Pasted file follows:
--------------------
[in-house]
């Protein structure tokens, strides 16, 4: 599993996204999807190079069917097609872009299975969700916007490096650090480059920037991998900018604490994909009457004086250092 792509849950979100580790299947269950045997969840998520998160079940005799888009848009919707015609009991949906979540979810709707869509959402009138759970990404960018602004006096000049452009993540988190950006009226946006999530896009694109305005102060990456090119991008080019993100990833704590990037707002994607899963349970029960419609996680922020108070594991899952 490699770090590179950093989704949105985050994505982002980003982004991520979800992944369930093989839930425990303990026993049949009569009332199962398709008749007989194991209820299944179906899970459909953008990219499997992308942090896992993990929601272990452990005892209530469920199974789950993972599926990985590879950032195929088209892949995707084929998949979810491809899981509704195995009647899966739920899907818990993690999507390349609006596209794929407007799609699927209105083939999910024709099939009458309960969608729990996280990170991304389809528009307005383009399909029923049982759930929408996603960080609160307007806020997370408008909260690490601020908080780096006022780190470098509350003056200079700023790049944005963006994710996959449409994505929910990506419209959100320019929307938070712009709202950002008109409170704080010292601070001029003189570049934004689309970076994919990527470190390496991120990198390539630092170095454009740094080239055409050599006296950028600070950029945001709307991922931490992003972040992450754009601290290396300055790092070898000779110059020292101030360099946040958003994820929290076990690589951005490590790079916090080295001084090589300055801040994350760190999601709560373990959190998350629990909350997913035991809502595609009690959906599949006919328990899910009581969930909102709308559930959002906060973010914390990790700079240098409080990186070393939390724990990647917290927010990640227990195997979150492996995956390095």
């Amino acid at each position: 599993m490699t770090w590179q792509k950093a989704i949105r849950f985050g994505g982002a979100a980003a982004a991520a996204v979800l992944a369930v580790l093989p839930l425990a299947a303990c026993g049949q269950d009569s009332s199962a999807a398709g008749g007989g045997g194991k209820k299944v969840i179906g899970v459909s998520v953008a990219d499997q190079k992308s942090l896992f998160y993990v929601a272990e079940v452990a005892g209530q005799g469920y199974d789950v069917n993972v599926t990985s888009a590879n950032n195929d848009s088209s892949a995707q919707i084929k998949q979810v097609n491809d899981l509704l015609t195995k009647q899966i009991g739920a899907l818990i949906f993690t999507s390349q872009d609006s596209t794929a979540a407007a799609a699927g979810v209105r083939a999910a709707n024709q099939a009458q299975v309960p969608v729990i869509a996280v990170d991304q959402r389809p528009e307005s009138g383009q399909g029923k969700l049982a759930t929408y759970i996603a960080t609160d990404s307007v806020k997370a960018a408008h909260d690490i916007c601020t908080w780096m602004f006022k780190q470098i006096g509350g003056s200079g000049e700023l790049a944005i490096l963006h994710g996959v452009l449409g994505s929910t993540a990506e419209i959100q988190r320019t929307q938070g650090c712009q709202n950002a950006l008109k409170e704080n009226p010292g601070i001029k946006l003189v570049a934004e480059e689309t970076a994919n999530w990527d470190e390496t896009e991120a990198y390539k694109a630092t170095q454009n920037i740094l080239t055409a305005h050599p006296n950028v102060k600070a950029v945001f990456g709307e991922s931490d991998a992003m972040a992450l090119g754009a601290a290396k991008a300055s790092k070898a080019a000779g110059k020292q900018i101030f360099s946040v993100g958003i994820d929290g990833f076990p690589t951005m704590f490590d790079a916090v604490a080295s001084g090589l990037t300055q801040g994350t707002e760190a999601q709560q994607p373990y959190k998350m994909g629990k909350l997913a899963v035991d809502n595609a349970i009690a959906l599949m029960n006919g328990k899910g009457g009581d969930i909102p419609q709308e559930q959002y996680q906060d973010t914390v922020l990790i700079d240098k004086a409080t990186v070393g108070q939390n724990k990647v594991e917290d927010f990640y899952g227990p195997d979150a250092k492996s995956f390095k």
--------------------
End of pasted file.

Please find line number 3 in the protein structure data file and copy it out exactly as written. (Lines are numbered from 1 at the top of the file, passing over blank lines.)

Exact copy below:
């Amino acid at each position: 599993m490699t770090w590179q792509k950093a989704i949105r849950f985050g994505g982002a979100a980003a982004a991520a996204v979800l992944a369930v580790l093989p839930l425990a299947a303990c026993g049949q269950d009569s009332s199962a999807a398709g008749g007989g045997g194991k209820k299944v969840i179906g899970v459909s998520v953008a990219d499997q190079k992308s942090l896992f998160y993990v929601a272990e079940v452990a005892g209530q005799g469920y199974d789950v069917n993972v599926t990985s888009a590879n950032n195929d848009s088209s892949a995707q919707i084929k998949q979810v097609n491809d899981l509704l015609t195995k009647q899966i009991g739920a899907l818990i949906f993690t999507s390349q872009d609006s596209t794929a979540a407007a799609a699927g979810v209105r083939a999910a709707n024709q099939a009458q299975v309960p969608v729990i869509a996280v990170d991304q959402r389809p528009e307005s009138g383009q399909g029923k969700l049982a759930t929408y759970i996603a960080t609160d990404s307007v806020k997370a960018a408008h909260d690490i916007c601020t908080w780096m602004f006022k780190q470098i006096g509350g003056s200079g000049e700023l790049a944005i490096l963006h994710g996959v452009l449409g994505s929910t993540a990506e419209i959100q988190r320019t929307q938070g650090c712009q709202n950002a950006l008109k409170e704080n009226p010292g601070i001029k946006l003189v570049a934004e480059e689309t970076a994919n999530w990527d470190e390496t896009e991120a990198y390539k694109a630092t170095q454009n920037i740094l080239t055409a305005h050599p006296n950028v102060k600070a950029v945001f990456g709307e991922s931490d991998a992003m972040a992450l090119g754009a601290a290396k991008a300055s790092k070898a080019a000779g110059k020292q900018i101030f360099s946040v993100g958003i994820d929290g990833f076990p690589t951005m704590f490590d790079a916090v604490a080295s001084g090589l990037t300055q801040g994350t707002e760190a999601q709560q994607p373990y959190k998350m994909g629990k909350l997913a899963v035991d809502n595609a349970i009690a959906l599949m029960n006919g328990k899910g009457g009581d969930i909102p419609q709308e559930q959002y996680q906060d973010t914390v922020l990790i700079d240098k004086a409080t990186v070393g108070q939390n724990k990647v594991e917290d927010f990640y899952g227990p195997d979150a250092k492996s995956f390095k």